Homebrew installs Python packages into /usr/local/lib/pythonX.Y—even if it's installing for Apple's Python installation. But Apple's Python installation doesn't look for packages there by default. So, you need to do what this says.

Just typing this line at the Terminal will work for the rest of that terminal session. If you want to make it permanent… well, there are many options, depending on exactly what you want. See this answer for details.

This is explained in more detail at Gems, Eggs and Perl Modules and Homebrew and Python.

(This is one of the multiple reasons why Homebrew usually recommends using pip whenever possible, rather than looking for packages in brew. But there are a few exceptions, and I could easily believe pygtk is one of them.)


Second, if you installed Homebrew's Python, you probably don't have your PATH set up right, so you're installing packages into the Homebrew Python's site packages, but then running the Apple Python installation instead.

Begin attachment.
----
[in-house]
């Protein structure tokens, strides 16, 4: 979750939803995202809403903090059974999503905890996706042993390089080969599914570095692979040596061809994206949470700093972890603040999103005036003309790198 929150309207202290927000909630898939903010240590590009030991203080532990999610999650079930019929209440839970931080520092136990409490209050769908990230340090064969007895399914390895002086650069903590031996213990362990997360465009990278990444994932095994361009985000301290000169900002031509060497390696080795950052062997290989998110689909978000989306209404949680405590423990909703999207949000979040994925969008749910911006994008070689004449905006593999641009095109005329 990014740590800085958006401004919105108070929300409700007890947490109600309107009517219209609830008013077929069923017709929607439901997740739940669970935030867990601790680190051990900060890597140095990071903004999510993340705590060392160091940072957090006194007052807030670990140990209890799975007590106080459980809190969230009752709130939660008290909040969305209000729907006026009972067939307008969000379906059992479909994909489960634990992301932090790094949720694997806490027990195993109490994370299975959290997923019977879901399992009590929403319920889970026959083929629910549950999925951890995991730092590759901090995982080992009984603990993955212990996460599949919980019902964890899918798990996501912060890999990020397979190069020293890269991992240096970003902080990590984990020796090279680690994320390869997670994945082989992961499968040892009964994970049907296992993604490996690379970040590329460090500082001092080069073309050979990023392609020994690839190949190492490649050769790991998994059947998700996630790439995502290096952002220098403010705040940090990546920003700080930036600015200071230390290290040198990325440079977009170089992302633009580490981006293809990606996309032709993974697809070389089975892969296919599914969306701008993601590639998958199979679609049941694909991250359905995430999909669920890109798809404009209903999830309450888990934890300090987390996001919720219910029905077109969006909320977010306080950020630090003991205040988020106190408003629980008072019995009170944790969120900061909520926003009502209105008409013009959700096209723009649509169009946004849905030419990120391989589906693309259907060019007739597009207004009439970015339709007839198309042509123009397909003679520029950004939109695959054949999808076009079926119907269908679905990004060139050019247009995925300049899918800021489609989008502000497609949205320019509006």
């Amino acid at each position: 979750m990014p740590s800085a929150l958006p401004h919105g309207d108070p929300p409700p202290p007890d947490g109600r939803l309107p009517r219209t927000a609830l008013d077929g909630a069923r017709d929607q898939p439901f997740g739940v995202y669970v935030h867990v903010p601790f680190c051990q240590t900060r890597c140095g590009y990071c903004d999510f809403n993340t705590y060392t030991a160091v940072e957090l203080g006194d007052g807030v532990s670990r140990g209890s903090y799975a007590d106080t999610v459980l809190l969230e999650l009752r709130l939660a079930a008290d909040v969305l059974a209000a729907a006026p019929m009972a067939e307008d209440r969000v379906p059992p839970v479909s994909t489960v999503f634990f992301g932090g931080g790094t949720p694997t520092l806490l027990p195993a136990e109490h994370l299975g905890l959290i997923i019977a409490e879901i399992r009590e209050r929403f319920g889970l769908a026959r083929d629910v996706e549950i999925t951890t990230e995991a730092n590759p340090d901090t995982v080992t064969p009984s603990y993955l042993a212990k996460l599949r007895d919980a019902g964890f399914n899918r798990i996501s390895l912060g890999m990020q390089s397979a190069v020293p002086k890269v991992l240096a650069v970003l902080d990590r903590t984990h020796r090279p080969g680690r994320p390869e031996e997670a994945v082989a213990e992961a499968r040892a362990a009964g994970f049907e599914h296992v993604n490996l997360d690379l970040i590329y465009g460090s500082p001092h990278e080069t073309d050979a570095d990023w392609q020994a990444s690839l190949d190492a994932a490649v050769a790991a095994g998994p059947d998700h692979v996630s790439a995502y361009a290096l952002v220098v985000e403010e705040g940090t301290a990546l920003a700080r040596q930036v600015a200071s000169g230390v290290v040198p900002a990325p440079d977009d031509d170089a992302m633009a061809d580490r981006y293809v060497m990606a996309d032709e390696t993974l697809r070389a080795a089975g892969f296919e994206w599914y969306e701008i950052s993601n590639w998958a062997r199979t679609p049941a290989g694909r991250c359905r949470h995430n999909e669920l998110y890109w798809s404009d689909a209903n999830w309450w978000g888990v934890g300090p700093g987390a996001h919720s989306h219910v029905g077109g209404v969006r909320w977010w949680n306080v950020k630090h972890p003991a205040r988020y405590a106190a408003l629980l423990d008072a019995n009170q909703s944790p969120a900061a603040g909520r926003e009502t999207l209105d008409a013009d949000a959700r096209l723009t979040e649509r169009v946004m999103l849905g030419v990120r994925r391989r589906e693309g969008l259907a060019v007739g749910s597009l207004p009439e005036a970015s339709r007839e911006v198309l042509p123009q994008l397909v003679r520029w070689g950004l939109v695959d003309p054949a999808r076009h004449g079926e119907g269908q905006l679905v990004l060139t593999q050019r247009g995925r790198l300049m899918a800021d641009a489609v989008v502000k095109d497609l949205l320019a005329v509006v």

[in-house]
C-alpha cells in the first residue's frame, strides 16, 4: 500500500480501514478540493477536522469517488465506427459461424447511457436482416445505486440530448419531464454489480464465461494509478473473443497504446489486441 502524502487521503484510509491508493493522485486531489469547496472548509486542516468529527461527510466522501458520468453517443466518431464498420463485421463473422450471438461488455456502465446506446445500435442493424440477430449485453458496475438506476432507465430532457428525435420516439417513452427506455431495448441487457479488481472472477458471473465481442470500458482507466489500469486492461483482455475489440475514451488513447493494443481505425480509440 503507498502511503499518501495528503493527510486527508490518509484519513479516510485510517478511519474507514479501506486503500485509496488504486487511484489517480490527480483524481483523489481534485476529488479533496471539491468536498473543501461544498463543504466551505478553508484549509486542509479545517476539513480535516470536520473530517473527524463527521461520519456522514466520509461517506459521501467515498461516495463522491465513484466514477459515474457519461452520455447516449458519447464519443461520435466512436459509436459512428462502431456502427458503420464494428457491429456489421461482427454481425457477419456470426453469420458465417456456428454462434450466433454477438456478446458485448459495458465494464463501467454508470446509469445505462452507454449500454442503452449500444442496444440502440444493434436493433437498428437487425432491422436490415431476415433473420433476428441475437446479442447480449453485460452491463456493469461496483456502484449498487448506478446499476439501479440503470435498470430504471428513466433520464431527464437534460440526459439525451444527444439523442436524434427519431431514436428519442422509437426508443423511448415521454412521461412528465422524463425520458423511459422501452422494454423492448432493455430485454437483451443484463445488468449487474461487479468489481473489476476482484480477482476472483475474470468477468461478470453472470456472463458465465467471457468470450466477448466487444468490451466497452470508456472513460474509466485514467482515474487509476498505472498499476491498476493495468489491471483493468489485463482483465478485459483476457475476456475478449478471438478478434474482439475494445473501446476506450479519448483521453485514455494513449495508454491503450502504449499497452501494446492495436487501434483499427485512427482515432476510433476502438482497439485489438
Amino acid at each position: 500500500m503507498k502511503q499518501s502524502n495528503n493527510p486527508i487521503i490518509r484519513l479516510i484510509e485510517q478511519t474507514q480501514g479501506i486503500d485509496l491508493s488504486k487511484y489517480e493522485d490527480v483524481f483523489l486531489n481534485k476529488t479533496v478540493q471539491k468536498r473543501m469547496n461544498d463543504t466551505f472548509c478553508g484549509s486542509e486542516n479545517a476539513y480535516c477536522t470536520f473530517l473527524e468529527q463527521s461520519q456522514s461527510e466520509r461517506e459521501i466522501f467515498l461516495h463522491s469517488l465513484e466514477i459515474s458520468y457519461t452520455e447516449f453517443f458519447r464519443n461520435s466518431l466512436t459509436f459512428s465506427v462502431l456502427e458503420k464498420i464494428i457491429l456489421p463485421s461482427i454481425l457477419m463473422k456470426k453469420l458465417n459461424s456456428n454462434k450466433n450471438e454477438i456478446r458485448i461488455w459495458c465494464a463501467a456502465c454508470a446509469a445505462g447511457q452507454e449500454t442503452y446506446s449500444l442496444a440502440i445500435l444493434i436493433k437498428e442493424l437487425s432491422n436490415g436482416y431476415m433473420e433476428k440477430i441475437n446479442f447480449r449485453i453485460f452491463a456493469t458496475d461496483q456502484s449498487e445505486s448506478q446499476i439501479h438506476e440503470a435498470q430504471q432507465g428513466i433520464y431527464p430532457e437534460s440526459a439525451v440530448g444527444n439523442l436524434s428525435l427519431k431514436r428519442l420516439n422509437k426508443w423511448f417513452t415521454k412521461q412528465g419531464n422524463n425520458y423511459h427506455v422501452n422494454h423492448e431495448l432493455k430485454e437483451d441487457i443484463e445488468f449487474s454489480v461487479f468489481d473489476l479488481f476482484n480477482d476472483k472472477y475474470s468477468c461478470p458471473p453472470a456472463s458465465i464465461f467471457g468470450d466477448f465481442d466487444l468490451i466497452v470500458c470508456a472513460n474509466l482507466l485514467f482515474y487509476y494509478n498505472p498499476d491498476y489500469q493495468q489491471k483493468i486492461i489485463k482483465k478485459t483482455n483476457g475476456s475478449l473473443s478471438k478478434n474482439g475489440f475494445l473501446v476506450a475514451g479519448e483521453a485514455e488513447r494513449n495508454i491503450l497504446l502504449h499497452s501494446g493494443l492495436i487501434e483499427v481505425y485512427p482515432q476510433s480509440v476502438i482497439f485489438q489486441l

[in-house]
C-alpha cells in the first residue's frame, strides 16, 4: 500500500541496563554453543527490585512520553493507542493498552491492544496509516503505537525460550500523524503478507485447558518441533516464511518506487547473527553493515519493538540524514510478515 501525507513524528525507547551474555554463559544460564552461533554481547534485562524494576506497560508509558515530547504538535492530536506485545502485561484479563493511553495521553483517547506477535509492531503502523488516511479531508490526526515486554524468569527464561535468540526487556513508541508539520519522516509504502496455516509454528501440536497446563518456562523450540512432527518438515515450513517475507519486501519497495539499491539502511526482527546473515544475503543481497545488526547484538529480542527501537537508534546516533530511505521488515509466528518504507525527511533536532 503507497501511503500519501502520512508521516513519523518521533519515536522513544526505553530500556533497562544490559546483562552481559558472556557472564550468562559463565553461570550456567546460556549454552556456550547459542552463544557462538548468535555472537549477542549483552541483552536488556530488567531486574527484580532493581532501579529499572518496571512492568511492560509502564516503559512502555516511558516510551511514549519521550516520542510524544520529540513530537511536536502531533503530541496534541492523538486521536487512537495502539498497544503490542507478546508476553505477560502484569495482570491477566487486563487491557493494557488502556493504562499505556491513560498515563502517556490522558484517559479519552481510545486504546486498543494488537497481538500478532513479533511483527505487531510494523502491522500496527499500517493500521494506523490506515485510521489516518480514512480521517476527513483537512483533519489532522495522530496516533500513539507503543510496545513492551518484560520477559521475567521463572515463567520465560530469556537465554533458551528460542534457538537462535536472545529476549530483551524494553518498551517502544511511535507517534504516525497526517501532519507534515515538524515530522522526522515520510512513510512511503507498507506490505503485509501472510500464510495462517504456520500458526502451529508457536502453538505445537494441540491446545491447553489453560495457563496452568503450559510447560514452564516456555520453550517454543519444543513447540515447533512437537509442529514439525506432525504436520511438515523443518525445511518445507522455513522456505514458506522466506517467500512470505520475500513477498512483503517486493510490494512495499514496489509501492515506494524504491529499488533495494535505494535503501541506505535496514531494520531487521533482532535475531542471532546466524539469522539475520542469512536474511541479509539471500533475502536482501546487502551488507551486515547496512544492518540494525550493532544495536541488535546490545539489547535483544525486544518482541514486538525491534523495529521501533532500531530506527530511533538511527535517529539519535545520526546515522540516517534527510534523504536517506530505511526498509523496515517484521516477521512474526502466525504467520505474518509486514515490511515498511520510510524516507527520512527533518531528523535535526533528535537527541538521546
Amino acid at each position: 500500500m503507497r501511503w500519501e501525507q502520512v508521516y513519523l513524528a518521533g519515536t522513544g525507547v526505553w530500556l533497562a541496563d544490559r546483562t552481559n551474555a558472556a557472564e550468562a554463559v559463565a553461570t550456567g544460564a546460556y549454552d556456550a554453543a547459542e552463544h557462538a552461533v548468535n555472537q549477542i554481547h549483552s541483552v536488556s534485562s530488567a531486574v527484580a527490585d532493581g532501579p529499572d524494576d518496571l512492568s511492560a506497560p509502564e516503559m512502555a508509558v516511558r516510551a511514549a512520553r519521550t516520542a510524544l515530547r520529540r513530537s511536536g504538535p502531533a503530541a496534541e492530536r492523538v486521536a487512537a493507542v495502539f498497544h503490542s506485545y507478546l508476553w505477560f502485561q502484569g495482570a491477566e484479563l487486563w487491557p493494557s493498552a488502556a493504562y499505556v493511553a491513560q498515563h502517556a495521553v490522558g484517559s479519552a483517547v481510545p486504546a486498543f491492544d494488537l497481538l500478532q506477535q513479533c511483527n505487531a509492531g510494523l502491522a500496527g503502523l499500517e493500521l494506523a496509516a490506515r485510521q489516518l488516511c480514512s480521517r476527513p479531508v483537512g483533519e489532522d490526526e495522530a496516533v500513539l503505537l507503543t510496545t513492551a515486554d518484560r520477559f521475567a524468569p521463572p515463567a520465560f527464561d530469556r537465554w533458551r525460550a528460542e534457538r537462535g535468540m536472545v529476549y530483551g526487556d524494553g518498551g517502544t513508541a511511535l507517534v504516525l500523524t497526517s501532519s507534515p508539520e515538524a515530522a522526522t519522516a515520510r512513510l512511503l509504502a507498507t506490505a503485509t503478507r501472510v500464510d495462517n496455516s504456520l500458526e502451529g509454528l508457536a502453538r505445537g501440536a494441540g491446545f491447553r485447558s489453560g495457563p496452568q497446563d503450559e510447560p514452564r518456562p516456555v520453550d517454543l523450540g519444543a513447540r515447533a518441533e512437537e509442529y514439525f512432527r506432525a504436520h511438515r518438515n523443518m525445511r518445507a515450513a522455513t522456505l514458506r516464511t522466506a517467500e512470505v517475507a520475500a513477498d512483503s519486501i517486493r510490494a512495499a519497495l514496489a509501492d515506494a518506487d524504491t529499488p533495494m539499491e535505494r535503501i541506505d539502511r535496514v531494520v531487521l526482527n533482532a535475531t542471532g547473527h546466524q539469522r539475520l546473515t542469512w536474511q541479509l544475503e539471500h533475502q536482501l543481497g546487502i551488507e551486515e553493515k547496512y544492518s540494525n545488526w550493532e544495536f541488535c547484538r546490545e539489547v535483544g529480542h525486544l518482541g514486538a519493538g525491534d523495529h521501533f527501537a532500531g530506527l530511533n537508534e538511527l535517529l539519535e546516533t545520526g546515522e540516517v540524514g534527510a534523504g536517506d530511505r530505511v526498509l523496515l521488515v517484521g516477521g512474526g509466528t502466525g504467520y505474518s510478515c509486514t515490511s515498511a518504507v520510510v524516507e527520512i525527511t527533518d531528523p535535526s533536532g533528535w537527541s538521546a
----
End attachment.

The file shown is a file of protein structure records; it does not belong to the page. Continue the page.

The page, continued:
If you're just typing python and don't know which one you're running, which python should tell you. If it's /usr/bin/python it's Apple's; if it's /usr/local/bin/python, that's Homebrew's.

You can also tell from the Python startup banner, because Mountain Lion comes with 2.7.2, while Homebrew will install 2.7.3. (Also, IIRC, Apple used a prerelease clang to build their Python, while anything you build with Homebrew will be built with whatever clang/gcc/llvm-gcc you have, which is not going to be a prerelease build…)

NOTE: Just because you see the word "Apple" somewhere in the banner doesn't mean it's Apple's Python! If you build a Homebrew Python, or install a python.org Python, it will almost certainly be built with Apple GCC, Apple Clang, or Apple LLVM-GCC. And it's running on an Apple OS, too. So, "Apple" or "apple" will appear up to three times in the banner for any Python, Apple or not.

The fix for this is to run the Python you want to run. For example:

  • Use virtualenv to create one or more virtual environments based on either or both installations, and pick and choose using the venv tools.
  • Always use full paths—e.g., type /usr/local/bin/python to run Homebrew's Python, /usr/bin/python to run Apple's. (And modify the shebang lines in any of your scripts to do the same.)
  • Change your PATH variable to make sure whichever one you want first comes first. For Homebrew, you want either /usr/local/Cellar/python/2.7.3/bin (for just Python) or /usr/local/bin (for everything) before /usr/bin; for Apple, the other way around.